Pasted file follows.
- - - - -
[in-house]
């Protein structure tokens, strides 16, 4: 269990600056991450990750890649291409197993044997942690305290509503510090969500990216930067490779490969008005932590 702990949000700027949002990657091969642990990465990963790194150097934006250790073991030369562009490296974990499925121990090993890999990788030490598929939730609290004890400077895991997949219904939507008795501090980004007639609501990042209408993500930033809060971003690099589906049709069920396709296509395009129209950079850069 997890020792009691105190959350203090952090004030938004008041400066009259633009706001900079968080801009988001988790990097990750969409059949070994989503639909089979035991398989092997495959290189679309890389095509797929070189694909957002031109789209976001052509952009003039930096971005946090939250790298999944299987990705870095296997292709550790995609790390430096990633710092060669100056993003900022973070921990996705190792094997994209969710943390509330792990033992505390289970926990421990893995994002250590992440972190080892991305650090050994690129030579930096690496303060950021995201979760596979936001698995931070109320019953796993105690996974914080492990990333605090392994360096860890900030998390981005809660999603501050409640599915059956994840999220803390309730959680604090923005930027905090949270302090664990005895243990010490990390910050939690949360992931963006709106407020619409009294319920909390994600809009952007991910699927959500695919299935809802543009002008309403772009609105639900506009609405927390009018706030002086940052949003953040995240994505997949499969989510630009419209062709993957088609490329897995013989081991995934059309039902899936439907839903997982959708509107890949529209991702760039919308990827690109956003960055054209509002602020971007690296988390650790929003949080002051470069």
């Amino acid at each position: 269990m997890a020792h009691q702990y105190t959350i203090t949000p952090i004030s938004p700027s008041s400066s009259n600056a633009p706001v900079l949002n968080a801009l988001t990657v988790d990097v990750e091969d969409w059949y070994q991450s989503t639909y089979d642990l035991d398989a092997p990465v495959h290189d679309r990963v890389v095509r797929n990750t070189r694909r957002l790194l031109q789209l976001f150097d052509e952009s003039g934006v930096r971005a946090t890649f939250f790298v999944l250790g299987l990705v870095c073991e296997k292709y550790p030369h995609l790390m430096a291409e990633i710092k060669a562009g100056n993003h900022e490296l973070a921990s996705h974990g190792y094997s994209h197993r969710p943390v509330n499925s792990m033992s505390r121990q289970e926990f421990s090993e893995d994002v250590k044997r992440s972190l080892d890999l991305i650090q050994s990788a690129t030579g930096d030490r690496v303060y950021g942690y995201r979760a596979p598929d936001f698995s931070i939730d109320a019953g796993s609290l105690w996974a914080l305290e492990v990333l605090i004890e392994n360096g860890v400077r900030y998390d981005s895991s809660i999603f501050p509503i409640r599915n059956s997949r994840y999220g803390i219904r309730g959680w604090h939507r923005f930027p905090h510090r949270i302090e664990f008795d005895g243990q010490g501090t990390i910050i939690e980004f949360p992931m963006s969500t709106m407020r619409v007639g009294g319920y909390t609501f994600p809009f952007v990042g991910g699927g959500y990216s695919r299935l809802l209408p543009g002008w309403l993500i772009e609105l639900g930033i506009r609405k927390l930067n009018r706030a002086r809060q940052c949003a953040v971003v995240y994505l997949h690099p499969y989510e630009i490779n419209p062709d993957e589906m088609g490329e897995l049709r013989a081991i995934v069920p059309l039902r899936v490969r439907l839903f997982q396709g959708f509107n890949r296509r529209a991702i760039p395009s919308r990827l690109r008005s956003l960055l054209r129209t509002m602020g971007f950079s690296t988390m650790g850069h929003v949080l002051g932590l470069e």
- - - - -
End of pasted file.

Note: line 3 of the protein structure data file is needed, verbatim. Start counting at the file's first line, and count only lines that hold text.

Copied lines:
């Amino acid at each position: 269990m997890a020792h009691q702990y105190t959350i203090t949000p952090i004030s938004p700027s008041s400066s009259n600056a633009p706001v900079l949002n968080a801009l988001t990657v988790d990097v990750e091969d969409w059949y070994q991450s989503t639909y089979d642990l035991d398989a092997p990465v495959h290189d679309r990963v890389v095509r797929n990750t070189r694909r957002l790194l031109q789209l976001f150097d052509e952009s003039g934006v930096r971005a946090t890649f939250f790298v999944l250790g299987l990705v870095c073991e296997k292709y550790p030369h995609l790390m430096a291409e990633i710092k060669a562009g100056n993003h900022e490296l973070a921990s996705h974990g190792y094997s994209h197993r969710p943390v509330n499925s792990m033992s505390r121990q289970e926990f421990s090993e893995d994002v250590k044997r992440s972190l080892d890999l991305i650090q050994s990788a690129t030579g930096d030490r690496v303060y950021g942690y995201r979760a596979p598929d936001f698995s931070i939730d109320a019953g796993s609290l105690w996974a914080l305290e492990v990333l605090i004890e392994n360096g860890v400077r900030y998390d981005s895991s809660i999603f501050p509503i409640r599915n059956s997949r994840y999220g803390i219904r309730g959680w604090h939507r923005f930027p905090h510090r949270i302090e664990f008795d005895g243990q010490g501090t990390i910050i939690e980004f949360p992931m963006s969500t709106m407020r619409v007639g009294g319920y909390t609501f994600p809009f952007v990042g991910g699927g959500y990216s695919r299935l809802l209408p543009g002008w309403l993500i772009e609105l639900g930033i506009r609405k927390l930067n009018r706030a002086r809060q940052c949003a953040v971003v995240y994505l997949h690099p499969y989510e630009i490779n419209p062709d993957e589906m088609g490329e897995l049709r013989a081991i995934v069920p059309l039902r899936v490969r439907l839903f997982q396709g959708f509107n890949r296509r529209a991702i760039p395009s919308r990827l690109r008005s956003l960055l054209r129209t509002m602020g971007f950079s690296t988390m650790g850069h929003v949080l002051g932590l470069e």